“If it’s any safety recall or safety issue, if you or your family is going to be at risk in any way, I want you to know about it,” Wilson says.

Some stores are doing more
Because Costco is a membership club, the company knows what customers buy and can quickly access that information to contact members who purchased something that’s been recalled. Wilson says if he gets a recall notice in the morning, he can usually reach about 70,000 people by early afternoon. Using this system, Costco can reach about 95 percent of the customers who bought a recalled item.

Jennifer Austin of Seattle says she appreciated it when Costco called to tell her the Cliff Bars she had purchased were part of the recent peanut recall. “I feel like this was a real service,” she says. “It’s rather impressive.”

Wegmans Food Markets, a 72-store chain with stores in New York, New Jersey, Pennsylvania, Maryland and Virginia, calls its Shoppers Club members if a Wegmans brand item they purchased poses a health hazard.

“Customers have been very, very happy that we have taken this extra step to contact them,” says Wegman’s Jeanne Colleluori. “They find it reassuring that we care about what happens to them after they leave the store.”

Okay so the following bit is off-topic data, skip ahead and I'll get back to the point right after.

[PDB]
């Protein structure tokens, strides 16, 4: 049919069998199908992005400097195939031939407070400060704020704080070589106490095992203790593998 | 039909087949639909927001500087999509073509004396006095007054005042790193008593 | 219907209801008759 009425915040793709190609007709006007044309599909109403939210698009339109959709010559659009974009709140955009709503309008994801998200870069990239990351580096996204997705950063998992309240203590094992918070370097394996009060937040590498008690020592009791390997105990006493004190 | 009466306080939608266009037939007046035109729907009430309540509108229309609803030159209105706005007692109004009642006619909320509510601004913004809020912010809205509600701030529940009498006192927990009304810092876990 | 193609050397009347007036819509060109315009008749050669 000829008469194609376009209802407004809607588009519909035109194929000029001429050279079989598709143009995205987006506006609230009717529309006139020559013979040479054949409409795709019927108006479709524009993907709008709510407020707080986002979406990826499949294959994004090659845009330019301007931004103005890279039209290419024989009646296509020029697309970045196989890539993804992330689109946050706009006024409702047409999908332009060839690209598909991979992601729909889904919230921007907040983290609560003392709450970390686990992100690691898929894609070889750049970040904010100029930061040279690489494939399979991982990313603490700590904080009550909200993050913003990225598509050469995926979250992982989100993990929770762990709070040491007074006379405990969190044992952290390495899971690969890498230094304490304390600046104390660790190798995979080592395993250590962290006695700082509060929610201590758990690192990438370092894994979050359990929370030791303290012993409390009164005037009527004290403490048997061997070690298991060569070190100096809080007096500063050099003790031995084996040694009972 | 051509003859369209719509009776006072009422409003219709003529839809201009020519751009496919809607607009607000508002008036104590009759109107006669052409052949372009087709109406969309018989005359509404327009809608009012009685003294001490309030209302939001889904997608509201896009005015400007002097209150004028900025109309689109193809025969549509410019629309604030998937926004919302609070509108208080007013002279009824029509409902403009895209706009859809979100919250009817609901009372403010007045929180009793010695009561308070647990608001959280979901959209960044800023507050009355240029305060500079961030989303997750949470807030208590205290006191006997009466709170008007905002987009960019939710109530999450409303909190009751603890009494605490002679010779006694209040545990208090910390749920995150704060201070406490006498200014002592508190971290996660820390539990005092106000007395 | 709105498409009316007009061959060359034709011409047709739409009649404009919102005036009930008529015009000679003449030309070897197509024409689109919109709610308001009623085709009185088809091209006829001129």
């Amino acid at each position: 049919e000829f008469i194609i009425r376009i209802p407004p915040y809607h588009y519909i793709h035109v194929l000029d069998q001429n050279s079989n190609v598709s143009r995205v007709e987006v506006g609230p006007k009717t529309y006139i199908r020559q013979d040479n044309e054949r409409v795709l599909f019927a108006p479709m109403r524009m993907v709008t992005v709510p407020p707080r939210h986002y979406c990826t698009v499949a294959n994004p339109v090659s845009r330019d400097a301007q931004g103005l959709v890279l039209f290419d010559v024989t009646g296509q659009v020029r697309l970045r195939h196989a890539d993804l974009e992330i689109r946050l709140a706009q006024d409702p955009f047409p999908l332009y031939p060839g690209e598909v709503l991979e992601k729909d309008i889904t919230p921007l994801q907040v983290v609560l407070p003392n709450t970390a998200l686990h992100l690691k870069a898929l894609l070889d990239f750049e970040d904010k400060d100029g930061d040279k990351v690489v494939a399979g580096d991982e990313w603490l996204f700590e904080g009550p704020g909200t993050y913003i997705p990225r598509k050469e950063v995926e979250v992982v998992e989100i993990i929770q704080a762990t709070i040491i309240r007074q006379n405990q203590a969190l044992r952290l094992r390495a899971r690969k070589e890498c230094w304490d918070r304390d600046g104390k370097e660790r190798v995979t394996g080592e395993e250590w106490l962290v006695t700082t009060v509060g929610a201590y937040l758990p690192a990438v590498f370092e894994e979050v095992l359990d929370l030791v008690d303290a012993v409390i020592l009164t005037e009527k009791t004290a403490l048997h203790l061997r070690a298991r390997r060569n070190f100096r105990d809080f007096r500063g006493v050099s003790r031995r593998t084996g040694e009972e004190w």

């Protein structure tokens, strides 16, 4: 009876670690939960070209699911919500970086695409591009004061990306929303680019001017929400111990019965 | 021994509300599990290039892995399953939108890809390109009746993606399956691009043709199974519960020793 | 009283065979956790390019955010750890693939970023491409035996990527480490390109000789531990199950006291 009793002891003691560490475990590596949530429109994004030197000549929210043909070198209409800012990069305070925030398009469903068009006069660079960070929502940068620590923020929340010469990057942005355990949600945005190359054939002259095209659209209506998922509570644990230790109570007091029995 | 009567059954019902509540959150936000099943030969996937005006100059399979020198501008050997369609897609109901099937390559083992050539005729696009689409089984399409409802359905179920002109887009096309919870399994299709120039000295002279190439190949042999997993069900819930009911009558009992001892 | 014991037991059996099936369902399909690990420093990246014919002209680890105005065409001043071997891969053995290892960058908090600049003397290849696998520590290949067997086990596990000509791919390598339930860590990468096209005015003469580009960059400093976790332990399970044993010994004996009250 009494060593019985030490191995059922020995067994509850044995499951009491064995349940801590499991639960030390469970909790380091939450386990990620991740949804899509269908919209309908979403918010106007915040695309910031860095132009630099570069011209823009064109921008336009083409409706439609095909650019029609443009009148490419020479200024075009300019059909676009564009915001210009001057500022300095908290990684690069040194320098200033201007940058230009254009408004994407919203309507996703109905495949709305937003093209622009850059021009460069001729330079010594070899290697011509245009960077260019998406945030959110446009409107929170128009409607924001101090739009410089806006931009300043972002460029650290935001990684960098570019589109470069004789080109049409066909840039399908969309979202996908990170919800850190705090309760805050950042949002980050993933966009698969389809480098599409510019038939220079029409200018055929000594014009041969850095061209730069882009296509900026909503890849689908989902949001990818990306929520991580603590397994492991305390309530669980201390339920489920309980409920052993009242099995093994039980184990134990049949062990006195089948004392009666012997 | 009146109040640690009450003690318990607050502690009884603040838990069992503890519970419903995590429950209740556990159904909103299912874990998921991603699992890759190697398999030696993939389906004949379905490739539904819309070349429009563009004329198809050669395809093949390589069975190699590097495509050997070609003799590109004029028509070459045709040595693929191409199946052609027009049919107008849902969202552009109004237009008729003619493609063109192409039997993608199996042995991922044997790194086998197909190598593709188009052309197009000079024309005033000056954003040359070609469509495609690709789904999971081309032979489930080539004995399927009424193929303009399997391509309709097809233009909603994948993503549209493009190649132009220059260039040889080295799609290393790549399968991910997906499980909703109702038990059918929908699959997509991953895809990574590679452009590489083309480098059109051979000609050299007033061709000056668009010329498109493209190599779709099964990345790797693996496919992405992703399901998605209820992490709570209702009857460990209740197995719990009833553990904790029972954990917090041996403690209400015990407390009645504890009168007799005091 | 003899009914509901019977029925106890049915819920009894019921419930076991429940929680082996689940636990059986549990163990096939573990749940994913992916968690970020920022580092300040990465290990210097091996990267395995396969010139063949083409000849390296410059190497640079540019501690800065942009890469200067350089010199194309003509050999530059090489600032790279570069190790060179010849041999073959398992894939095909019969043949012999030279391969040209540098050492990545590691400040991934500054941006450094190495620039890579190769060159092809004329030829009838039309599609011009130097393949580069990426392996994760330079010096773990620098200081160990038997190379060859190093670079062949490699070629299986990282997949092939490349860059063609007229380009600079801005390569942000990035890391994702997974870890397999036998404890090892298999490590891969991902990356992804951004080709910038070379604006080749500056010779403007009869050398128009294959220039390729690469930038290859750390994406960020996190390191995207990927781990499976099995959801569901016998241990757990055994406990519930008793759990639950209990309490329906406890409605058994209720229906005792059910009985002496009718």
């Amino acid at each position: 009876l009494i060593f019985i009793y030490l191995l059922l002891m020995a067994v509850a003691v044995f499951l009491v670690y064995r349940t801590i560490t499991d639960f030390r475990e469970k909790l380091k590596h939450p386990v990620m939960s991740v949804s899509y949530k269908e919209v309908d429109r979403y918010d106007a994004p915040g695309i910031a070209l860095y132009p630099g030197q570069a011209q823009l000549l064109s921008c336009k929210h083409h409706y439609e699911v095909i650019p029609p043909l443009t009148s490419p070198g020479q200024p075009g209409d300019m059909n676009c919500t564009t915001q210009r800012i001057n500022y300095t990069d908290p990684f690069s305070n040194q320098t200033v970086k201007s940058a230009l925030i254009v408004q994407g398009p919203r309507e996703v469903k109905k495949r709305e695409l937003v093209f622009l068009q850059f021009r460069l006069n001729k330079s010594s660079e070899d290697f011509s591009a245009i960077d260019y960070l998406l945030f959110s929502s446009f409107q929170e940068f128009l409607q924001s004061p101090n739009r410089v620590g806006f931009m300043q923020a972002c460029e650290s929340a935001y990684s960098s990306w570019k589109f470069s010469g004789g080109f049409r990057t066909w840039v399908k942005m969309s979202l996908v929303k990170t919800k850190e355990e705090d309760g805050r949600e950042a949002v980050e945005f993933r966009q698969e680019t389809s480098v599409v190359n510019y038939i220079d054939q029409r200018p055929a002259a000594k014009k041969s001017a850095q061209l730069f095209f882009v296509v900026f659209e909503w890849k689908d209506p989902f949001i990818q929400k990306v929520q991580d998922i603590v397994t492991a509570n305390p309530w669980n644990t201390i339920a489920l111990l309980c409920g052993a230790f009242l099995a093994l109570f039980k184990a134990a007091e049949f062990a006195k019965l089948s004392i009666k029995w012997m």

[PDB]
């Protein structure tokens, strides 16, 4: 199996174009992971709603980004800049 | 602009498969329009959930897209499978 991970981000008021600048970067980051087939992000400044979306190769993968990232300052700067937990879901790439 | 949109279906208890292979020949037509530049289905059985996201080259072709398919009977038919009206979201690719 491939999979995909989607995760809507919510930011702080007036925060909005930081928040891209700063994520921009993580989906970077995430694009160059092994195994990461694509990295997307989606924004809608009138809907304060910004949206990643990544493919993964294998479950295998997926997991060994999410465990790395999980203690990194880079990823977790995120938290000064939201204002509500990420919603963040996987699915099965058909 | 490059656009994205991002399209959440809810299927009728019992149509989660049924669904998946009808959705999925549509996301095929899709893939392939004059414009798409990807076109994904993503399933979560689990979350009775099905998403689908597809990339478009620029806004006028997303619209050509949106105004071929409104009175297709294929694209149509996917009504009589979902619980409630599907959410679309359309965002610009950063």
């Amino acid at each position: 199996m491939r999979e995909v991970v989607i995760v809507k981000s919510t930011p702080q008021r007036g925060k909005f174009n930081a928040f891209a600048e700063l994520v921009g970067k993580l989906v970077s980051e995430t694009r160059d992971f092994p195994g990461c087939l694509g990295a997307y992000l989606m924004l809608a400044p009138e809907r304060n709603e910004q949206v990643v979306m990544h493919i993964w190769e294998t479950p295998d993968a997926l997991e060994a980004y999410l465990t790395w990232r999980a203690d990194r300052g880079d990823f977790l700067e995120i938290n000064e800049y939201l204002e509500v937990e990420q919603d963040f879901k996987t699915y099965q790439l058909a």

Kroger does it a bit differently. In addition to an automated call, Kroger Plus card members who have purchased a recalled item get a message on the register tape the next time they shop at the store.

“There is no question customer notification can make a difference,” says attorney Marler. He’s convinced it reduced the number of people who got sick from contaminated peanuts and pistachio nuts.

Is this a privacy issue?
“I have mixed feelings about it,” says privacy advocate Pam Dixon, founder of worldprivacyforum.org. Dixon understands the reason stores would do this, but worries that it “opens the door for other uses.” In a perfect world, Dixon says, “people should be given the opportunity to say they want this kind of communication (or not) when they sign up for the card.”

Costco’s Wilson says during the 2007 peanut butter recall, the store called more than 2 million members to alert them to the potential safety hazard. Wilson says he got a lot of thank you calls, but no complaints. “I did not have one person say 'Don’t ever call me when something is going to jeopardize my health,' not one.”

Wegmans has signs at its service desks that explain the benefits of getting and using a Shoppers Club card, including calls about product recalls. Every time the store makes one of these calls, the customer is given a way to opt-out of the recall notification service in the future. Wegmans says the number of people who have opted out hovers around 1 percent.

My two cents
If you’re a retailer, you know a product you sold could be harmful and you have a way to contact the customers who bought that product, you’d be irresponsible not to let them know. Would you drive by a house that’s on fire and not try to wake the people inside because you’re afraid to invade their privacy? I hope not.

If you have a supermarket club card, find out if the store notifies customers about recalls. If not, and you like the idea of this service, let the store know. They benefit from collecting your shopping information; you should, too.

© 2013 msnbc.com.  Reprints